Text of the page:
This is mainly the plant-to-yarn stage of bamboo that requires the use of softening agents. Once made into fibers ready for spinning into threads, bamboo does not require much in the way of scouring, bleaching, shaping or cleaning. In fact, at the fiber point, most chemicals and steps in the cotton process would damage the viscose anyway.

Production of cotton on the other hand, both ‘regular’ and organic, requires several steps involving energy consumption to clean, size, soften, bleach, strengthen, smooth, and do other things to prepare it for use in a product. From cleaning agents to get rid of sticks, ginning machines to remove seeds, oxidizers to bleach away yellow-ness and gas flames to smooth out surface fibers, the process is hefty and much more harsh on the planet in terms of byproduct when compared to bamboo.

There is a way to make bamboo using machines and no chemicals, but that process is so costly and so labour intensive, there is hardly anyone using that technology today. But the good news is that technology progresses, and the bamboo manufacturing process is improving, so there is hope to keep rooting for the zero-chemical approach.
Rzrbrn is offline   Reply With Quote
Old 06-01-2018, 01:48 PM   #7
Senior Member
 
Name: K C
Trailer: 1971 Trailswest Campster
Washington
Posts: 2,933
Quote:
Originally Posted by Rzrbrn View Post
Got this off the web. Bamboo mfg is negative but less so than other fabrics apparently:
The process of breaking down bamboo into a fibre suitable for making fabric does use caustic soda, which is a chemical also used in food production, and in the production of organic cotton. Caustic soda (aka Sodium hydroxide) is approved by the Global Organic Textile Standards (GOTS) and the UK Soil Association. Caustic soda does not remain as a residue on clothing as it easily washes away and can be neutralised to harmless and non-toxic sodium sulphate salt. The resulting liquid is contained in a “closed-loop” solvent spinning system – meaning it is recycled at 99.5% to make more bamboo cellulose instead of being leaked into waterways. This is probably the most environmental way of making bamboo fabric, as it also saves both energy and water.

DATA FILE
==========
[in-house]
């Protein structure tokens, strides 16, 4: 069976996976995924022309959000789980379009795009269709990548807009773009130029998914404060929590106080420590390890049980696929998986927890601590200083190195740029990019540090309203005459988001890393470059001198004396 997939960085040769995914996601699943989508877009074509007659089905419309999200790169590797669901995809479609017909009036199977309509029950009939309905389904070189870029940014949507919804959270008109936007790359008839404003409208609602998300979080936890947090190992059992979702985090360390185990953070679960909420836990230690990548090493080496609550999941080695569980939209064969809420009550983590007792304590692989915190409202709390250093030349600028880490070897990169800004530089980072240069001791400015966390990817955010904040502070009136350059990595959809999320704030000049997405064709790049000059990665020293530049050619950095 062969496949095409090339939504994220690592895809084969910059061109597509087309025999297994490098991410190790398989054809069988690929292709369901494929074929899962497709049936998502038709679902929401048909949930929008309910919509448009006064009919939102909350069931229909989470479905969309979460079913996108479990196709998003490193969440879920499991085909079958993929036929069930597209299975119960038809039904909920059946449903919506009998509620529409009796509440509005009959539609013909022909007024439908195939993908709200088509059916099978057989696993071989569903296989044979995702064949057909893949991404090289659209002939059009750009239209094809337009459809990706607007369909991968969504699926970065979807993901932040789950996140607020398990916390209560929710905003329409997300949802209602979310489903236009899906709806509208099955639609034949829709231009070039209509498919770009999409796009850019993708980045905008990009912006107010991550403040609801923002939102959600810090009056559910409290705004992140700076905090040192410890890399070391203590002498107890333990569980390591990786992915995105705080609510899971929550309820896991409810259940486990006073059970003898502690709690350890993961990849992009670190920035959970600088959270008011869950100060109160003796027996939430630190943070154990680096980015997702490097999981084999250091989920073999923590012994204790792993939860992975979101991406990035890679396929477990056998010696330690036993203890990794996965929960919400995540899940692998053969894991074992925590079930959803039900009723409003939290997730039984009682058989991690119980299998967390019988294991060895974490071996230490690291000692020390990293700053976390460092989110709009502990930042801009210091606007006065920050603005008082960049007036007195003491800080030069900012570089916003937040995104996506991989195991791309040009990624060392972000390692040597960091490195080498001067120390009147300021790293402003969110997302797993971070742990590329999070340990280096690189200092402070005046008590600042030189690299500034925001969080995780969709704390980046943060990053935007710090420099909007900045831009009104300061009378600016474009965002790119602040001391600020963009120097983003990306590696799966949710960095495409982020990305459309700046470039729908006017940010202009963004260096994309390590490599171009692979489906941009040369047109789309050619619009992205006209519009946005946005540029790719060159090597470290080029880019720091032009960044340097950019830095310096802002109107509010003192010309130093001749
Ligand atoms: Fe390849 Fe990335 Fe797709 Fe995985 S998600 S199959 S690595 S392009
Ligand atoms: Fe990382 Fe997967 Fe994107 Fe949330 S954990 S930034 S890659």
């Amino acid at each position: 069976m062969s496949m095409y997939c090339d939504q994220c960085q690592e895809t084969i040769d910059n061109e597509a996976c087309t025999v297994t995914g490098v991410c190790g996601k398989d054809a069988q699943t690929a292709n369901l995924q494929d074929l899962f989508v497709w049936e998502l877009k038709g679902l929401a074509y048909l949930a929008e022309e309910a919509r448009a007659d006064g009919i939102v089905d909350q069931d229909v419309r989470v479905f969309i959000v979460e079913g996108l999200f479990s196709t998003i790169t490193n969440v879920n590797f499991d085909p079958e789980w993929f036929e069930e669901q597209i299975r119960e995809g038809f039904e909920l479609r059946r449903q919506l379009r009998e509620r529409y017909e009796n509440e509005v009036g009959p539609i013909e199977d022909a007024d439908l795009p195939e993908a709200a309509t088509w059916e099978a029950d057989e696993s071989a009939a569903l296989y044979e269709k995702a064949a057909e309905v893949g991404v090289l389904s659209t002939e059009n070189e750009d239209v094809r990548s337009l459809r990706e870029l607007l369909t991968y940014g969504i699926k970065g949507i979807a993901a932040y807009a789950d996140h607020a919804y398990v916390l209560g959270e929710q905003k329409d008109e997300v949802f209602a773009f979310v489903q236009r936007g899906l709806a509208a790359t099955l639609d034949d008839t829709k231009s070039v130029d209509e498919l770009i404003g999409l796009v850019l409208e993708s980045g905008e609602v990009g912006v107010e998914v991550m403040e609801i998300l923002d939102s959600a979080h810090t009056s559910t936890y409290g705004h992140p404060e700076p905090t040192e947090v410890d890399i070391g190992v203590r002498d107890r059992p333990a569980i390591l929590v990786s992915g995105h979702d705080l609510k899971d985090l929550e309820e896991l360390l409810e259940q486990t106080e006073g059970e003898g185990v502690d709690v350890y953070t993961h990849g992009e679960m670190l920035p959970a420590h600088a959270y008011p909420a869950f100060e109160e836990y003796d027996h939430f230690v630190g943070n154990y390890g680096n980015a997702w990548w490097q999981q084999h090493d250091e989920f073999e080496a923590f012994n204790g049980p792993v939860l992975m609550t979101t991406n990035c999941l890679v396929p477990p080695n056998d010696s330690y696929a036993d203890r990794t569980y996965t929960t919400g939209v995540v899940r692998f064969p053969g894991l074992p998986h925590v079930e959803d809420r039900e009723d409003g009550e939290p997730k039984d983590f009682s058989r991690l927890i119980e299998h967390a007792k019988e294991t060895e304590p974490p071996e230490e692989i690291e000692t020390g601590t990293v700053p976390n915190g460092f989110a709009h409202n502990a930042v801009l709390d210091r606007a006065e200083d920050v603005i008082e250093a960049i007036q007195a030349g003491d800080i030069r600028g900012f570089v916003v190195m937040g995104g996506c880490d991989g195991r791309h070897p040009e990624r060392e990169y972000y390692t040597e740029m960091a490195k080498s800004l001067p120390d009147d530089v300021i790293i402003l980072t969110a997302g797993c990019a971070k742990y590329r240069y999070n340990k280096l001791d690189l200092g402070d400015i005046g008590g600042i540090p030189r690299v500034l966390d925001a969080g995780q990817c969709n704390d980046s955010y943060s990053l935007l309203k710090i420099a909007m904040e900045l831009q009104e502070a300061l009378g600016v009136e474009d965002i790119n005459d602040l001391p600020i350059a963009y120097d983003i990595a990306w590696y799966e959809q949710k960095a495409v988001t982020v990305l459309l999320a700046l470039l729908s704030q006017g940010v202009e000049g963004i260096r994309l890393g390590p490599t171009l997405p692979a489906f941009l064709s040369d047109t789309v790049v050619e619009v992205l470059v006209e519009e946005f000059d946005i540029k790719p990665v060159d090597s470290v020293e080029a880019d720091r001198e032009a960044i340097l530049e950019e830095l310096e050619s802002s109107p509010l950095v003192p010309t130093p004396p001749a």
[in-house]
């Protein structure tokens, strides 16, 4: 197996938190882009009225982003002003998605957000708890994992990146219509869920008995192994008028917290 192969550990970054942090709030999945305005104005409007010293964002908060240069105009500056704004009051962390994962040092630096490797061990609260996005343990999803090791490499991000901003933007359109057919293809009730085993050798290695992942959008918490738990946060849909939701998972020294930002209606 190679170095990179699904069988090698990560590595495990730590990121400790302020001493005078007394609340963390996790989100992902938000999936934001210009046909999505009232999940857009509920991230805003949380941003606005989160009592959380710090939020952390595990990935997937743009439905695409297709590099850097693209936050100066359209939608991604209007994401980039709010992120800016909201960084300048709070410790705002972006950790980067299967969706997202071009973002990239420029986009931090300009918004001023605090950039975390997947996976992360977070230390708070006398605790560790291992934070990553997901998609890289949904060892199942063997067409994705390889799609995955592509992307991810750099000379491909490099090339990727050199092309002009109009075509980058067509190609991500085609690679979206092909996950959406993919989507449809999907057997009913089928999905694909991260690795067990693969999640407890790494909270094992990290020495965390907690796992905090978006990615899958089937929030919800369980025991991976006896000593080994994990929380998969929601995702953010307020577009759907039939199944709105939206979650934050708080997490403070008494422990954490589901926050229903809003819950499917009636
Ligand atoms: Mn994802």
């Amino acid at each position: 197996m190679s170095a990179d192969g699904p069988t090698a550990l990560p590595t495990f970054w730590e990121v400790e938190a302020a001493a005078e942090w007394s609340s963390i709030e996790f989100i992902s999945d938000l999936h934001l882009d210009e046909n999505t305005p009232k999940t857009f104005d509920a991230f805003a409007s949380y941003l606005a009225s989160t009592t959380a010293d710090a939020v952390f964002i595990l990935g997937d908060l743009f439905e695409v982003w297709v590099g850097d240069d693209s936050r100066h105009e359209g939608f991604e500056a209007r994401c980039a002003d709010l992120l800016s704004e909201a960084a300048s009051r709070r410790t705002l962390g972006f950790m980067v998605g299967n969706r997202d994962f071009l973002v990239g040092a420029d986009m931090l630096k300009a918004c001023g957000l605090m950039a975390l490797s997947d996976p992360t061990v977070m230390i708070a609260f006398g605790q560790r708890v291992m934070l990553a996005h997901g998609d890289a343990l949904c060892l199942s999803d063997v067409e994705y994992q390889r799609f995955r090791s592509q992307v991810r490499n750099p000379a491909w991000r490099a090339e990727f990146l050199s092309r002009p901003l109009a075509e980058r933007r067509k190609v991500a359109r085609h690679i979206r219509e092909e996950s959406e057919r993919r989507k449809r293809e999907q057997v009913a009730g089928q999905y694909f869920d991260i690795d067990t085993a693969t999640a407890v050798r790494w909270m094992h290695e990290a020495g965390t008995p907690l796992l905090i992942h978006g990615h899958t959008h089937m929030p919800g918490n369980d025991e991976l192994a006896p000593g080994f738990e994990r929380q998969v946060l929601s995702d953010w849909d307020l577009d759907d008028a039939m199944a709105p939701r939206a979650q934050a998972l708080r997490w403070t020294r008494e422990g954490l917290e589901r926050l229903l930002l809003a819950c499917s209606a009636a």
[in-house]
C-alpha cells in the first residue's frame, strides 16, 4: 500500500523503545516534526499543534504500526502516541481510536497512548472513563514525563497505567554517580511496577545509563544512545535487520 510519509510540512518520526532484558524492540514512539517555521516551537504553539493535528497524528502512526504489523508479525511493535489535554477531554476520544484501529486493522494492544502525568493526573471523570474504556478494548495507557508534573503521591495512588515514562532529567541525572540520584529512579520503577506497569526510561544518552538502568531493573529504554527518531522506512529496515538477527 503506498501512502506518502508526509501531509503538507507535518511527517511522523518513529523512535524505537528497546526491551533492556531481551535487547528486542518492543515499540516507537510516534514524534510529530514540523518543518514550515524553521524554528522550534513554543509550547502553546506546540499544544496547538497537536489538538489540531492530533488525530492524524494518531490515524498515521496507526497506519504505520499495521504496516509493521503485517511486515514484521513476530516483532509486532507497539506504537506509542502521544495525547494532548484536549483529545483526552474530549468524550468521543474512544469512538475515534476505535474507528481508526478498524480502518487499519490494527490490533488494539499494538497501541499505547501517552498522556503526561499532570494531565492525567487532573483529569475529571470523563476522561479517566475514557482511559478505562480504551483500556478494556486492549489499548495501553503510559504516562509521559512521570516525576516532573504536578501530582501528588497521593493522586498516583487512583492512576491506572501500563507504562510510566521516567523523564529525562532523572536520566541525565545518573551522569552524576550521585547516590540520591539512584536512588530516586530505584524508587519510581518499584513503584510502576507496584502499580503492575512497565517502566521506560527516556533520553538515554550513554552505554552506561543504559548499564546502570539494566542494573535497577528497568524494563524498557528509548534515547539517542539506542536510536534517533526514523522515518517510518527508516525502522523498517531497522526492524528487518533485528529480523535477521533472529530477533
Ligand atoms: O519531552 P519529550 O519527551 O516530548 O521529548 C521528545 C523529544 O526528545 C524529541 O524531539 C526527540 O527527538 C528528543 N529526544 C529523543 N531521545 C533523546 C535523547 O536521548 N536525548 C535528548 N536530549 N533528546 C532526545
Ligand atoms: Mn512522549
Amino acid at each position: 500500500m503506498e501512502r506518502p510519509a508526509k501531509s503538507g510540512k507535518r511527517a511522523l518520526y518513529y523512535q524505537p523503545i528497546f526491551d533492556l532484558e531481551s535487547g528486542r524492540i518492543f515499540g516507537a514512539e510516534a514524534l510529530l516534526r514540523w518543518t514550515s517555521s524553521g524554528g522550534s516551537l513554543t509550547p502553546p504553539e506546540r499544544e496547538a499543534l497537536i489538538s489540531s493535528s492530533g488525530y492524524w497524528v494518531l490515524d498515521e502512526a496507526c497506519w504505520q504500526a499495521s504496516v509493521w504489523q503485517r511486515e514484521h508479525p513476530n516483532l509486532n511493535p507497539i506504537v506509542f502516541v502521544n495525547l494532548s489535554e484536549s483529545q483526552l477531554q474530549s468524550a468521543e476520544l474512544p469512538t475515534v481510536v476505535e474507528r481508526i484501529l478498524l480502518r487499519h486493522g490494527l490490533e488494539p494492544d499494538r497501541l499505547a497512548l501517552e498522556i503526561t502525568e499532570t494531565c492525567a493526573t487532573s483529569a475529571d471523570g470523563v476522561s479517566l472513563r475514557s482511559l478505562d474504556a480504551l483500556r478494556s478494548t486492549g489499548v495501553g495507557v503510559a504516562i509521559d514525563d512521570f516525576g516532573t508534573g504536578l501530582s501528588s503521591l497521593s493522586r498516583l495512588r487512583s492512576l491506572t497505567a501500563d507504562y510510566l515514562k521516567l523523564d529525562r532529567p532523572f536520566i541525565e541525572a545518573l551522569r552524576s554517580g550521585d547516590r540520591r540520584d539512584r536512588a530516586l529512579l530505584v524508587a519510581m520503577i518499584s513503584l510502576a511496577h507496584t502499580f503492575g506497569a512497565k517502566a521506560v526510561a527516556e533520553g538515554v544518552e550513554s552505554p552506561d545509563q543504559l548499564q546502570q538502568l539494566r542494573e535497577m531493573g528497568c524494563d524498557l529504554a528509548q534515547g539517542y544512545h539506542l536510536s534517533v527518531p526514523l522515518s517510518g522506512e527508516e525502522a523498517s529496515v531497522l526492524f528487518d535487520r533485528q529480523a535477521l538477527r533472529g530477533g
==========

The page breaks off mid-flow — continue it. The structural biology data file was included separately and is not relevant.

This is mainly the plant-to-yarn stage of bamboo that requires the use of softening agents. Once made into fibers ready for spinning into threads, bamboo does not require much in the way of scouring, bleaching, shaping or cleaning. In fact, at the fiber point, most chemicals and steps in the cotton process would damage the viscose anyway.

Production of cotton on the other hand, both ‘regular’ and organic, requires several steps involving energy consumption to clean, size, soften, bleach, strengthen, smooth, and do other things to prepare it for use in a product. From cleaning agents to get rid of sticks, ginning machines to remove seeds, oxidizers to bleach away yellow-ness and gas flames to smooth out surface fibers, the process is hefty and much more harsh on the planet in terms of byproduct when compared to bamboo.

There is a way to make bamboo using machines and no chemicals, but that process is so costly and so labour intensive, there is hardly anyone using that technology today. But the good news is that technology progresses, and the bamboo manufacturing process is improving, so there is hope to keep rooting for the zero-chemical approach.
Silk worms
k corbin is offline   Reply With Quote
Old 06-01-2018, 03:42 PM   #8
Senior Member
 
Bruce H's Avatar
 
Name: Bruce
Trailer: Bigfoot 25 ft RQ
Missouri
Posts: 633
In really hot weather try to boondock next to a good swimming hole.
Bruce H is offline   Reply With Quote
Old 06-01-2018, 03:51 PM   #9
Senior Member
 
Byron Kinnaman's Avatar
 
Name: Byron
Trailer: 2006 Scamp 13' towed with a 2005 Dodge Dakota 4.7l Magnum W/full tow package (over kill)
Oregon
Posts: 7,048
Registry
Quote:
Originally Posted by Bruce H View Post
In really hot weather try to boondock next to a good swimming hole.
Part of the art of boondocking is picking the right place. Summer go north and high, winter go south and low is a general rule.
__________________
Byron & Anne enjoying the everyday Saturday thing.
Byron Kinnaman is offline   Reply With Quote
Old 06-02-2018, 06:05 PM   #10
Senior Member
 
vintageracer's Avatar
 
Name: To Infinity & Beyond!
Trailer: 1985 Uhaul VT-16 Vacationer, 1974 Hunter Compact II & 1977 Argosy 6.0 Minuet
Tennessee
Posts: 593
Quote:
Originally Posted by Byron Kinnaman View Post
Part of the art of boondocking is picking the right place. Summer go north and high, winter go south and low is a general rule.
When do you East or West?
__________________
Mike

Remember "Drive Fast, Turn Heads, Break Hearts"!